2) PICKING GRASS FROM A FIELD OF "TILTAN"
QUESTION: One of the enactments made by Yehoshua as a condition for taking possession of the land of Eretz Yisrael was that the owner of a field must permit others to pick grass from his field, except from a field of Tiltan (fenugreek), since the growth of the grass is beneficial to the Tiltan. The Gemara questions this from the Mishnah in Kil'ayim (2:5) which says that if types of grass and Tiltan grew together, one is not obligated to uproot it (to avoid the Isur of Kil'ayim) because the grass is not beneficial to the growth of the Tiltan.
The Gemara gives two answers. In its second answer, it says that the Mishnah in Kil'ayim refers to when the Tiltan was planted for the consumption of humans, in which case the grasses are detrimental to it. The enactment of Yehoshua was made for Tiltan that was planted for the consumption of animals, and thus it is beneficial to have the grasses growing together with the Tiltan.
The Gemara asks, "How do we know [for whom the Tiltan was planted]?" It answers that when planted for humans, it is planted in organized rows.
RASHI (DH u'Mena Yad'inan) explains that the Gemara's question is how does one know that a given field of Tiltan was planted for humans, such that one may pick the grasses there because of the enactment of Yehoshua.
Why does Rashi explain that the Gemara's question is merely how does one know that a field was planted for humans? Why does he not explain that the Gemara's question is how does one know that a field was planted for animals?
(a) The MAHARSHA (Mahadura Basra, DH Rashi) explains that Rashi does not explain that the Gemara's question is how do we know that a field was planted for animals, because it may be assumed that any field of Tiltan was planted for animals unless there are indications otherwise. Out of doubt, one must assume that the field was planted for animals, and thus one is prohibited from picking the grasses there. Yehoshua's enactment was that one not pick grasses from someone else's field when there is a doubt that perhaps the field was planted for animals. Yehoshua's enactment permits picking the grasses only when one is certain that the field was planted for humans. The Gemara's question, therefore, is only with regard to Yehoshua's enactment to permit one to pick grasses from a field planted for humans. The Gemara is asking how does one know that a field was planted for humans such that he may pick the grasses from the field.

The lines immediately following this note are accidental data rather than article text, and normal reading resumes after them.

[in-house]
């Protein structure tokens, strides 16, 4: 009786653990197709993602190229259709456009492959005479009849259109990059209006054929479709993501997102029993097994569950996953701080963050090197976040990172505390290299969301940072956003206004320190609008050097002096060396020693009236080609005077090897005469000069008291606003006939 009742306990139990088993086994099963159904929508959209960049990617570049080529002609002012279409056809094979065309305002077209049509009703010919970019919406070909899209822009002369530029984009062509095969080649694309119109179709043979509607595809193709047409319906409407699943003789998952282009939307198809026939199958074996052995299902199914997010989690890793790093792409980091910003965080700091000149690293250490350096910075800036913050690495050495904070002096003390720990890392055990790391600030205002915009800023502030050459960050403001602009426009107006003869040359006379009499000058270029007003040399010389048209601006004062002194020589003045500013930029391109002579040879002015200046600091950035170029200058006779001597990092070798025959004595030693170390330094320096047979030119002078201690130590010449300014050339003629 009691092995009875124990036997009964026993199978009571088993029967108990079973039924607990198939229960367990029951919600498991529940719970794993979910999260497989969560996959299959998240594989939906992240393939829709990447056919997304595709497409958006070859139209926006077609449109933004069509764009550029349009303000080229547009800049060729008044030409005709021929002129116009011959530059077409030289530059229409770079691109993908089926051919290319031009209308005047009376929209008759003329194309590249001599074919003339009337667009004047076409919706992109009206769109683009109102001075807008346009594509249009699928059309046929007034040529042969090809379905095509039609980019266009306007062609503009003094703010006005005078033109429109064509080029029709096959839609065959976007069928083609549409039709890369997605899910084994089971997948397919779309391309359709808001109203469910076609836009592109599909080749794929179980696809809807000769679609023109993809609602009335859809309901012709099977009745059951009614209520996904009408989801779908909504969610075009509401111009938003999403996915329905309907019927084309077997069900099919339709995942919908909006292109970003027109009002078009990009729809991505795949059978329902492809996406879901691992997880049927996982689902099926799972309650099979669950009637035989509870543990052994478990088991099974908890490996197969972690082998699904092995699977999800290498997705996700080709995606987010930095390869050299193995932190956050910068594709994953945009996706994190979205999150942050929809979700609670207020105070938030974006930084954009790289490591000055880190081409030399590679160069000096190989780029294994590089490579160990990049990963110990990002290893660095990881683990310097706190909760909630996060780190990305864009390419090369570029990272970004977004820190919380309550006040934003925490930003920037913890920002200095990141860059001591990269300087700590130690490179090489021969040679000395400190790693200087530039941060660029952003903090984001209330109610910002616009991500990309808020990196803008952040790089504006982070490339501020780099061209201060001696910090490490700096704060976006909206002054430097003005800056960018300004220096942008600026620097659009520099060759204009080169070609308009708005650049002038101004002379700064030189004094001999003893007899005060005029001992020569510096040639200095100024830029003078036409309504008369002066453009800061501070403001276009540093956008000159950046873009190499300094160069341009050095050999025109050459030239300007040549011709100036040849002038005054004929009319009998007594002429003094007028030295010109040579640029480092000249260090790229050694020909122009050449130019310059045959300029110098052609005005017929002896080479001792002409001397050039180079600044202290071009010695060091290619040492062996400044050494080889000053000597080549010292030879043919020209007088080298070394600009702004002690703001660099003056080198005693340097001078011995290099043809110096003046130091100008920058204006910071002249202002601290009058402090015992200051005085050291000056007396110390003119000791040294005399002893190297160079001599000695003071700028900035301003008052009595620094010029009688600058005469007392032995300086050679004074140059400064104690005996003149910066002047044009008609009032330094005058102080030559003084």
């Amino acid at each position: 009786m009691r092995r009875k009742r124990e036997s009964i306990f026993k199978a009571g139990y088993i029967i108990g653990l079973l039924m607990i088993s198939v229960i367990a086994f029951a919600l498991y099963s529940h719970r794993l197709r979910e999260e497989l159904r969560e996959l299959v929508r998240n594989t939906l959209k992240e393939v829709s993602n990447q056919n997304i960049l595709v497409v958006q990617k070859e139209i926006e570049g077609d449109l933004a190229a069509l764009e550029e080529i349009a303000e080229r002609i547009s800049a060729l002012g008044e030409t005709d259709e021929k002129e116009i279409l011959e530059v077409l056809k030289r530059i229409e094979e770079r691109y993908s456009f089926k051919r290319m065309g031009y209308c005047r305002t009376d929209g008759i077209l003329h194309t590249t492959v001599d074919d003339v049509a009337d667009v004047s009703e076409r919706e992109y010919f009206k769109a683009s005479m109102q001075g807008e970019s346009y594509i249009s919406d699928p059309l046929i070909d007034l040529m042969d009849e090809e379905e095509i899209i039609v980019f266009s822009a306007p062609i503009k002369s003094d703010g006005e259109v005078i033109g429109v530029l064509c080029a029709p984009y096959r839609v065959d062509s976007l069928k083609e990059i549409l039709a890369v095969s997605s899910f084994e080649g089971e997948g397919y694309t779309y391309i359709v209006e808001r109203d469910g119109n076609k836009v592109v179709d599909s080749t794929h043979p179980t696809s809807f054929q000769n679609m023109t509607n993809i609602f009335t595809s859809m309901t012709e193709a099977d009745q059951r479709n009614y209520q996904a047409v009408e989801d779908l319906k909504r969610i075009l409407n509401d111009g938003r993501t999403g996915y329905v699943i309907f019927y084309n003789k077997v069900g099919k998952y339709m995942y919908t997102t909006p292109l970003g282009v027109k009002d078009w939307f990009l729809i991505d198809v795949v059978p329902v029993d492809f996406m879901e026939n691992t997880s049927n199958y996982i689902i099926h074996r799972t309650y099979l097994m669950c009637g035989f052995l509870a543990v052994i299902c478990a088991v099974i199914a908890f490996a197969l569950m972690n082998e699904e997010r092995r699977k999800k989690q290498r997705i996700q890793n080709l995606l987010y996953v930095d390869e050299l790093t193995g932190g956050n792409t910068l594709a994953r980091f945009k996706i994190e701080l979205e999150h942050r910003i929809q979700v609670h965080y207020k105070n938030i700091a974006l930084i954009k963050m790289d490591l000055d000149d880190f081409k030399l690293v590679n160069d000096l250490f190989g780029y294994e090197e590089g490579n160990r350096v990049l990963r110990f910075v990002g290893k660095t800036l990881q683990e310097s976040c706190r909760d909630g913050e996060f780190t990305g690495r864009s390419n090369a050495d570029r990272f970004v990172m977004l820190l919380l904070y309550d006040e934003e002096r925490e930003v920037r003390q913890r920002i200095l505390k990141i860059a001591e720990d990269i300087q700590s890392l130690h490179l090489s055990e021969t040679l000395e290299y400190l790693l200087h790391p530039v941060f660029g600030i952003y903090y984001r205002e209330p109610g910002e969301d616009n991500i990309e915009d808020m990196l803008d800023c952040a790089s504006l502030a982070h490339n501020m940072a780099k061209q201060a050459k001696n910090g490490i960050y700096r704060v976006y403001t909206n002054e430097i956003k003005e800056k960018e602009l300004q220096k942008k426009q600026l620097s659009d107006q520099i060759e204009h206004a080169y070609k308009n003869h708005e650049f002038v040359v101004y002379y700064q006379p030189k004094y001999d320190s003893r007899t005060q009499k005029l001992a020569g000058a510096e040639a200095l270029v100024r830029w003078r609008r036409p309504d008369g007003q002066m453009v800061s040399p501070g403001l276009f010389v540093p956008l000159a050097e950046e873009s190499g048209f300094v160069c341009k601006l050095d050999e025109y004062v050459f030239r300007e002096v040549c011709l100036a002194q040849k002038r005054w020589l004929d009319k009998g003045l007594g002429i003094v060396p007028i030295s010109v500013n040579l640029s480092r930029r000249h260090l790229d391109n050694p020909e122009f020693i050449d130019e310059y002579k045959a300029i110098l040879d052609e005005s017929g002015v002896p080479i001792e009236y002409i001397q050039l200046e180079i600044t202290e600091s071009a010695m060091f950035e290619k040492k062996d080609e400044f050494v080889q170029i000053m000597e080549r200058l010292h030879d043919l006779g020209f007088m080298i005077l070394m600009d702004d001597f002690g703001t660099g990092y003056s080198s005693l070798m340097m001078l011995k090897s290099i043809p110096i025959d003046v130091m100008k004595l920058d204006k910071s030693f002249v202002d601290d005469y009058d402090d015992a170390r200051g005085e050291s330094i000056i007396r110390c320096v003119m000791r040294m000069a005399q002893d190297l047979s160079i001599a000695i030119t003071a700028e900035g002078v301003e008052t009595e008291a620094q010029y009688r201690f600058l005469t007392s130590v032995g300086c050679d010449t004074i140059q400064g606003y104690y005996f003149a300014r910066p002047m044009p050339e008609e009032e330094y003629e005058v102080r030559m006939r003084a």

The problem remains, however, that the Beraisa does not say that if the field was planted for humans, one is permitted to pick the grasses from it because of Yehoshua's enactment. The Beraisa says, in general terms, that one may pick grasses from a field "except from a field of Tiltan," and it does not specify what type of field is prohibited. Perhaps the Beraisa means that Yehoshua's enactment prohibits one from picking grasses from a field of Tiltan whenever there is a doubt whether it was planted for animals or for humans, and only when it is known for certain that the field was planted for humans is one permitted to pick the grasses. What, then, is the Gemara's question, according to Rashi, when it says "how do we know -- in a case of doubt -- that the field was planted for humans, such that one is permitted to pick grasses from it?" Perhaps indeed picking grasses is prohibited until it is absolutely clear that it was planted for humans!
(b) Because of this problem, the Maharsha suggests a different explanation for the Gemara's question. The Gemara is not asking a question on the Beraisa which discusses the enactments of Yehoshua. Rather, it is asking a question on the Mishnah in Kil'ayim: Why does the Mishnah not require a person to uproot the Tiltan that grows together with other grasses when the Tiltan was planted for the use of humans -- "how do we know" that it was planted for humans? People who see the field will assume that it was planted for animals and will think that the owner is transgressing the Isur of Kil'ayim! Because of this suspicion which will be aroused among people, the Chachamim should prohibit one from keeping the Tiltan and the grasses together in the field even when it was planted for human use. This is the Gemara's question.